The Natural Resources Defense Council (NRDC) has claimed that labeling food additives as "generally recognized as safe" (GRAS) creates a loophole in regulation, allowing manufacturers to add substances considered to be GRAS without specific safety determinations.
Under a rule introduced more than half a century ago, the U.S. Food and Drug Administration (FDA) allows companies to hire scientists or contractors of their choice to determine if a food additive is safe for consumption, or GRAS. But the NRDC claims that many businesses use this designation to add questionable or even dangerous chemicals they are not required to report, since the product is labeled as GRAS.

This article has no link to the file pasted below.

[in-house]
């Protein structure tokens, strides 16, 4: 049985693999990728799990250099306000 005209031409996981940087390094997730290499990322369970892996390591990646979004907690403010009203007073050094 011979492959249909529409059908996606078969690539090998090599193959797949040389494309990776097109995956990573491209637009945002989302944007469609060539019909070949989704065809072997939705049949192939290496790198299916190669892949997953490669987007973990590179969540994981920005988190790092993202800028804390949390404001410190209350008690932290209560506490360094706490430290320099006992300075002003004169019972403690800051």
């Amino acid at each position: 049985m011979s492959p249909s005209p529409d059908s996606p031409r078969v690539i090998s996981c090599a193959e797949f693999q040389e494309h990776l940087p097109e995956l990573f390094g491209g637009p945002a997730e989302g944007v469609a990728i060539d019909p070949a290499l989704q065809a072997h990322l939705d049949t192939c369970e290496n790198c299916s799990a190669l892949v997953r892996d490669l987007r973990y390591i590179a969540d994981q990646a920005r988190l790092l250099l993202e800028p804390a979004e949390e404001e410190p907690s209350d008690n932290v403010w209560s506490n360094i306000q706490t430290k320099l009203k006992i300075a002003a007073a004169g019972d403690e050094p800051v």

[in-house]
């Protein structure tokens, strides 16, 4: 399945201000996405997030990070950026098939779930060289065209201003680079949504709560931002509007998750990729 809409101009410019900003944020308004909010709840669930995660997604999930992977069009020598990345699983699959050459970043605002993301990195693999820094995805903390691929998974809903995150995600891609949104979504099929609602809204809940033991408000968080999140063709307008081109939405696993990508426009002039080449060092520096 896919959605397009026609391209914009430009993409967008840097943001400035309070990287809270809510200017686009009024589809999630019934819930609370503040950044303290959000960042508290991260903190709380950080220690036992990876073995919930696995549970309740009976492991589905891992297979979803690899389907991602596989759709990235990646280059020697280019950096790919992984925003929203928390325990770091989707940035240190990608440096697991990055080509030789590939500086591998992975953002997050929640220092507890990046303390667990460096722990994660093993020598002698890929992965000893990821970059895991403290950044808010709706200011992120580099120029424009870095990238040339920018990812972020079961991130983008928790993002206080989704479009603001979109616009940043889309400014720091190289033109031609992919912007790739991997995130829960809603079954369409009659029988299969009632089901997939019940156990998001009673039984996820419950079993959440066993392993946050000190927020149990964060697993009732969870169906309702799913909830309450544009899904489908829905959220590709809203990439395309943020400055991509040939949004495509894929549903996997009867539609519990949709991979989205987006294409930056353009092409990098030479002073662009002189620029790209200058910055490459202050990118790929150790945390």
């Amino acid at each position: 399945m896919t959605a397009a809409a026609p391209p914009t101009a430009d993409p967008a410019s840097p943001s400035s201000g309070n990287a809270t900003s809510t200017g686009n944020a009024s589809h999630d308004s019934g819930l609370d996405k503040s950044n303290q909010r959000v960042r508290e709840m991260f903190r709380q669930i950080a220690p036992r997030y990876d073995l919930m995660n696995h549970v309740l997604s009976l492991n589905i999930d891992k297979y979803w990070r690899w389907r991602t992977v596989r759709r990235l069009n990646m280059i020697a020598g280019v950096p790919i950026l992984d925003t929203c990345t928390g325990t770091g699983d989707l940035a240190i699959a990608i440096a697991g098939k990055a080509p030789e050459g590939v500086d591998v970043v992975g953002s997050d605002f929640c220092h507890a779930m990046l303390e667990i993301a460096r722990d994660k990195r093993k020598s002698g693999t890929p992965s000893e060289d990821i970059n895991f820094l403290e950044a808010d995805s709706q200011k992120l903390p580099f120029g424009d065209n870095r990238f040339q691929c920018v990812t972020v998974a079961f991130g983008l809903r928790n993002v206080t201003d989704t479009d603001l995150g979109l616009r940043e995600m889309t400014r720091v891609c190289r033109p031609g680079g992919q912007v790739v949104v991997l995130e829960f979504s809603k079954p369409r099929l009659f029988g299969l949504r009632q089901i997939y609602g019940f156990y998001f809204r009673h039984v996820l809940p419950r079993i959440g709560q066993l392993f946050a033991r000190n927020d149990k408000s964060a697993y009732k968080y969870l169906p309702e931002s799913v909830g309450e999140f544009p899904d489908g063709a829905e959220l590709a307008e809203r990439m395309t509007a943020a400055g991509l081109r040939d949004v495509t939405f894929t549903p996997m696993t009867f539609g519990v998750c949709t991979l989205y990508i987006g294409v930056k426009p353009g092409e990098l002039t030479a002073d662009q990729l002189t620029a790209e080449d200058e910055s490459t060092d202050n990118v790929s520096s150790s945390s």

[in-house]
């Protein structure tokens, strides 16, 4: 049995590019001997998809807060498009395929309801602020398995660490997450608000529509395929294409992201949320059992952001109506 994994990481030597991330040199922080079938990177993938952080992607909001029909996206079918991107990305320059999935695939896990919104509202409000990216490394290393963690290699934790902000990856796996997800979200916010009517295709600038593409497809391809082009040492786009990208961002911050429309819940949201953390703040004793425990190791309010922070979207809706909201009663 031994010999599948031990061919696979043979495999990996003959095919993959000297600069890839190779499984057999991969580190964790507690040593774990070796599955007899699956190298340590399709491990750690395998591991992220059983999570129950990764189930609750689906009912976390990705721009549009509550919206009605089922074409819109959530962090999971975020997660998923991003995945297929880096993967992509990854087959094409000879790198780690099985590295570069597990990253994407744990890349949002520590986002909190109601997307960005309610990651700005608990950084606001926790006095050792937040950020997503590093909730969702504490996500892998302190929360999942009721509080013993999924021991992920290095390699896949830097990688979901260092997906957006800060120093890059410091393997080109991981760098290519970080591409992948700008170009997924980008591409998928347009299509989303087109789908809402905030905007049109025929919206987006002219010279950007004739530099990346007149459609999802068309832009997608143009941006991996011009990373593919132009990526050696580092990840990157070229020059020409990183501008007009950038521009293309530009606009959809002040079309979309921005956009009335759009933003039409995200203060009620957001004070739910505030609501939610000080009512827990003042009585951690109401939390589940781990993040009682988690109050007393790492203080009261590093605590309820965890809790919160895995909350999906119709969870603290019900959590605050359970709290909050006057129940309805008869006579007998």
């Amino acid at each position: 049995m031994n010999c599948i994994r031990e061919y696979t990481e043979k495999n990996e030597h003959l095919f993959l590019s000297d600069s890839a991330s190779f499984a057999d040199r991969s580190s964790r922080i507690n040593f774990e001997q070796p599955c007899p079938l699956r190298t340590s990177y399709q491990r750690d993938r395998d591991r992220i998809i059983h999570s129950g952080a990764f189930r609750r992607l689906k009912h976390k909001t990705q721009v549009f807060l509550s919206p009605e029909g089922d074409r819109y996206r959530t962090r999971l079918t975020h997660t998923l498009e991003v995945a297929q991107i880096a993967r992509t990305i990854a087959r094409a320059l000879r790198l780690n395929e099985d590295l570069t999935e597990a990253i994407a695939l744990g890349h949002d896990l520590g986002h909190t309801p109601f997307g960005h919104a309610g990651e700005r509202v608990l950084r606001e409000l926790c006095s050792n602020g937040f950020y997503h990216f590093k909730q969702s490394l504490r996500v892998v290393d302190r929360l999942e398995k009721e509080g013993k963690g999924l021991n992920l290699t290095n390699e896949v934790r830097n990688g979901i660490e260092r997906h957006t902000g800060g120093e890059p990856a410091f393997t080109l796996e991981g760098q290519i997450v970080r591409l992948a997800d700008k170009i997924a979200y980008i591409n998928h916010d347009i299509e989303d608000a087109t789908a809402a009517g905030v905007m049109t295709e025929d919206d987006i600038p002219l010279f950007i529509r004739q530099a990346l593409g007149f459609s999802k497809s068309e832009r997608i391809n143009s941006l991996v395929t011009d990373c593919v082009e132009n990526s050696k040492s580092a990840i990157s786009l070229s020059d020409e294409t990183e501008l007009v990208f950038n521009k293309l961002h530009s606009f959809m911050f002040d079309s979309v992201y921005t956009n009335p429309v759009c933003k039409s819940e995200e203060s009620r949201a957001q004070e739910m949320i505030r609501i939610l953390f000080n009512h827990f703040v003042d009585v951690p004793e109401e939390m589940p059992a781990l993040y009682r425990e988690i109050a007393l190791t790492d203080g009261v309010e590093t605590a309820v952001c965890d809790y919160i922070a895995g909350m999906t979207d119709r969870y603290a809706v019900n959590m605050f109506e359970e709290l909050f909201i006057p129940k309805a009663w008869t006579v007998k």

Approximately one in 10 of the 10,000 food additives used in food manufacturing today are being added based on undisclosed GRAS safety determinations, the NRDC has estimated previously. In its latest report the organization identified 275 chemicals used by 56 companies, declared GRAS based on undisclosed safety determinations. When the FDA is asked to review a GRAS determination, about 20 percent of notices are rejected or withdrawn from review.
The rule was introduced in 1958, when the approximate number of food additives used in food production and processing was about 800. Today it is over 10,000 and the outdated rule is unable to encompass all the substances in use, the report said. The NRDC has recommended that the FDA should be informed of GRAS determinations and called for the agency to publish safety concerns even when a company withdraws a review notice.